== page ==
On February 8, 1985, Sir William Lyons, the founder of the British luxury automaker Jaguar, dies at the age of 84 in Warwickshire, England.
Lyons was born in Blackpool, England, on September 4, 1901. In 1922, the motorcycle enthusiast co-founded the Swallow Sidecar Company with his neighbor William Walmsley. The company started out making motorcycle sidecars, then turned to producing its own cars. In the early 1930s, the company was renamed SS Cars Ltd.; its first Jaguar automobile, the SS Jaguar 100, debuted in 1935. During World War II, the company’s plants were used to make airplane and auto parts for the British military. Following the war, the company changed its name again, to Jaguar Cars Ltd., to avoid any association with the Schutzstaffel, the Nazi paramilitary group also referred to by the initials “SS.”
In 1948, Jaguar released the XK120, which was capable of reaching speeds of 120 mph and helped the company stake its claim as a sports car brand. By the 1950s, Jaguar was exporting its high-performance cars to America. In 1961, the automaker introduced the E-type (known as the XK-E in the U.S.), a sleek two-seater with a bullet-like silhouette that was the fastest production sports car on the market at the time of its launch. The iconic roadster won accolades for its design and in 1996 an E-Type became part of the permanent collection of New York City’s Museum of Modern Art (it was only the third car to do so).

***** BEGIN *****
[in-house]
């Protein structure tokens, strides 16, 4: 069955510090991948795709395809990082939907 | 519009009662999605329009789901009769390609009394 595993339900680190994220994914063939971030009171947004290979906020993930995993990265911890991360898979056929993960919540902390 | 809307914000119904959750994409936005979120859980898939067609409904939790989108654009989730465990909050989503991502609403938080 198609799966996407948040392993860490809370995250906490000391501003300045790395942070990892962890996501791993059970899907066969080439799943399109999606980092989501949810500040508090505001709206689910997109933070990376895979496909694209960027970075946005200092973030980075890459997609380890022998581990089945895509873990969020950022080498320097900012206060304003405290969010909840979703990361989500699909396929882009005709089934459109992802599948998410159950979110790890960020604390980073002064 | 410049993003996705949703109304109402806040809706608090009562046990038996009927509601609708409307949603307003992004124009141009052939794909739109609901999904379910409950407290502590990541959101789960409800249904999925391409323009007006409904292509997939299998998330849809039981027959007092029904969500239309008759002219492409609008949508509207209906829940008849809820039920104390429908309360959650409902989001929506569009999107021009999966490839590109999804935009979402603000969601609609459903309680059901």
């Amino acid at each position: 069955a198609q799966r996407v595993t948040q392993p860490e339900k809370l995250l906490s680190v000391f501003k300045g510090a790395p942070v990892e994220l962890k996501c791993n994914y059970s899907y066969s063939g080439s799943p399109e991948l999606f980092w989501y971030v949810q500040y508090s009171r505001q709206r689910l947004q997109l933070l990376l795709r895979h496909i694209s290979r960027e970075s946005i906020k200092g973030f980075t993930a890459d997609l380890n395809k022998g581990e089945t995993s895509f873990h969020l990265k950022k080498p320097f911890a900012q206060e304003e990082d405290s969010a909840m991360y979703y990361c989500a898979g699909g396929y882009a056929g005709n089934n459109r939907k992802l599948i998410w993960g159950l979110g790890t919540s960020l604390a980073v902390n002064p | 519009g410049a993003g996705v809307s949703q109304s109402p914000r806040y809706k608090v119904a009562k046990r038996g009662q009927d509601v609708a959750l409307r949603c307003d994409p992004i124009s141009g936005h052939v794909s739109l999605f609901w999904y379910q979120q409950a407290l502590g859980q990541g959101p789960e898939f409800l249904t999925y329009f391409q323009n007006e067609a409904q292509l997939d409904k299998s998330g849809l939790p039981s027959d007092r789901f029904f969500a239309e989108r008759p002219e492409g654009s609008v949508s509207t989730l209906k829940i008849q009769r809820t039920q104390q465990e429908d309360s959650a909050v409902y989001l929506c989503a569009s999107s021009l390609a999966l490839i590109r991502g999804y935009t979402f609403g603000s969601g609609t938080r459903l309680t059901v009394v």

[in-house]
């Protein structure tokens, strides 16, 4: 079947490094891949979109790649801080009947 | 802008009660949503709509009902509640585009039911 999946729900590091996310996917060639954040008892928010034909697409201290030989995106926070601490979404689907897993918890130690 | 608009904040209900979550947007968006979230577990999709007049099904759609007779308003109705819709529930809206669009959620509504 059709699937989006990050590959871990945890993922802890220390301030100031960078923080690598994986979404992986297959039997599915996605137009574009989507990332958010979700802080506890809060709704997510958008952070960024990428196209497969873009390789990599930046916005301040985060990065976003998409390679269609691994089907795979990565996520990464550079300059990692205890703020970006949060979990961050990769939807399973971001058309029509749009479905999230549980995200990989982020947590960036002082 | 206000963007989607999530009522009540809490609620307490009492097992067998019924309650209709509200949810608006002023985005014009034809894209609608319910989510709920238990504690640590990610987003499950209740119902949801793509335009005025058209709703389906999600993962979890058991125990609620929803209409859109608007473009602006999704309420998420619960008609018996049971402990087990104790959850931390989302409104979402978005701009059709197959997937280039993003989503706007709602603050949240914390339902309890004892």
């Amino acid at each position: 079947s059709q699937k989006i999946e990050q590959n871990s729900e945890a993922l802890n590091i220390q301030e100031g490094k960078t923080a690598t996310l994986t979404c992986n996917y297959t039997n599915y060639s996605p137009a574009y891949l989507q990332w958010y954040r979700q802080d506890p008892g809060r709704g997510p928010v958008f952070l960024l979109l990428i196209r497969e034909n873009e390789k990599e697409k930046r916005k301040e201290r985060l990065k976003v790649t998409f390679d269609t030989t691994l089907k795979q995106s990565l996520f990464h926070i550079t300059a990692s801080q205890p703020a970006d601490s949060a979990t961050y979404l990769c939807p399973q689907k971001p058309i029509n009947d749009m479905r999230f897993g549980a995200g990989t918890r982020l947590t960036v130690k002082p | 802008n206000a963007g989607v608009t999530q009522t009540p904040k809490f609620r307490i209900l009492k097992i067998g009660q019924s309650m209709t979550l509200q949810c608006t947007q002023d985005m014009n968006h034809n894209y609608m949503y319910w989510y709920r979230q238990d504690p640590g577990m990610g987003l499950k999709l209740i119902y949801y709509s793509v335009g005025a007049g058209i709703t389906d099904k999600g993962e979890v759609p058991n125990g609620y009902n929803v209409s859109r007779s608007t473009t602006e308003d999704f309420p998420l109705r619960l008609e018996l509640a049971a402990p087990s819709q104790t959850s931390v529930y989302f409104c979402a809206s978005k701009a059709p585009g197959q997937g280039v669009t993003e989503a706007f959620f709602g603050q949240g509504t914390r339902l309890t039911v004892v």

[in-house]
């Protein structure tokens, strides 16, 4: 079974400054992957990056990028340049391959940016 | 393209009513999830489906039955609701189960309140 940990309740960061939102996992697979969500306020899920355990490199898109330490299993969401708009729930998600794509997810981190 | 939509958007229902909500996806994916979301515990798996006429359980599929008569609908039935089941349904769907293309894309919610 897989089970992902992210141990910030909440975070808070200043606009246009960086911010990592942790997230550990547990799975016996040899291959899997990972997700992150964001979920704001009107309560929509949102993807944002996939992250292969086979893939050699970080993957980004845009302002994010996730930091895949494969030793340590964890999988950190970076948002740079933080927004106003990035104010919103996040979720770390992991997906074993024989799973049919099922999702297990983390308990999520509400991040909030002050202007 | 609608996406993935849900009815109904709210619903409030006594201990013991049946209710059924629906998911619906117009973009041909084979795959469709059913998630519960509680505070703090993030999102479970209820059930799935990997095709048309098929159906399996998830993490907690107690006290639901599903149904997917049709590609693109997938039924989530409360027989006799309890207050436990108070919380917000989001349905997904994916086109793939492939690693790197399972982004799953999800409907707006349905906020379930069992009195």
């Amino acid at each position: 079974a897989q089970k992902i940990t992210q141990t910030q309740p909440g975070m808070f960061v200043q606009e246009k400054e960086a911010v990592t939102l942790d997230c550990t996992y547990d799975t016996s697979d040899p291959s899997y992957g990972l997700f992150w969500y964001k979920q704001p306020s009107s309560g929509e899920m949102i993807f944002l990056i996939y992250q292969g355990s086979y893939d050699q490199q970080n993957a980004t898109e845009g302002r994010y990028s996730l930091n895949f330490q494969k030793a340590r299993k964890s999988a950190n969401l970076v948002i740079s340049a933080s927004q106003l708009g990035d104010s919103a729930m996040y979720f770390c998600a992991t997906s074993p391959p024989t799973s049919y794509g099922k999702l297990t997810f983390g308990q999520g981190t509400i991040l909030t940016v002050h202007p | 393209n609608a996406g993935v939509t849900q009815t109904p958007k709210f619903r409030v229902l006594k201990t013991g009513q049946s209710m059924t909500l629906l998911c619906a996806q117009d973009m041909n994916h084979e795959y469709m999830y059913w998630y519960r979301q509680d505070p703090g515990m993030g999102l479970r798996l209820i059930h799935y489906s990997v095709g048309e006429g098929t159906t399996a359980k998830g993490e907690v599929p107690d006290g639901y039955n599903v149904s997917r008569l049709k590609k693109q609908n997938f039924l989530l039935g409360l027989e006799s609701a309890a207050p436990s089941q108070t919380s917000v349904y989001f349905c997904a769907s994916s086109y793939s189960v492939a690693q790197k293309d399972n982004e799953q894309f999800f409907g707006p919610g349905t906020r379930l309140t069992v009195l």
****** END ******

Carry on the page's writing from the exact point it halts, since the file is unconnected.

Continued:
In 1956, Lyons was knighted for his contributions to the British auto industry. A decade later, Jaguar merged with the British Motor Corporation to form British Motor Holdings, which later became part of British Leyland Ltd. Lyons retired from the business in 1972 and spent his remaining years raising livestock on his farm. He died in 1985. In 1990, Jaguar was acquired by the Ford Motor Company. Ford sold Jaguar, along with fellow British luxury brand Land Rover, to India-based Tata Motors in 2008, for approximately $2.3 billion. For Tata, the maker of the Nano, the world’s cheapest car, the deal was referred to by some as a move from “mass to class.”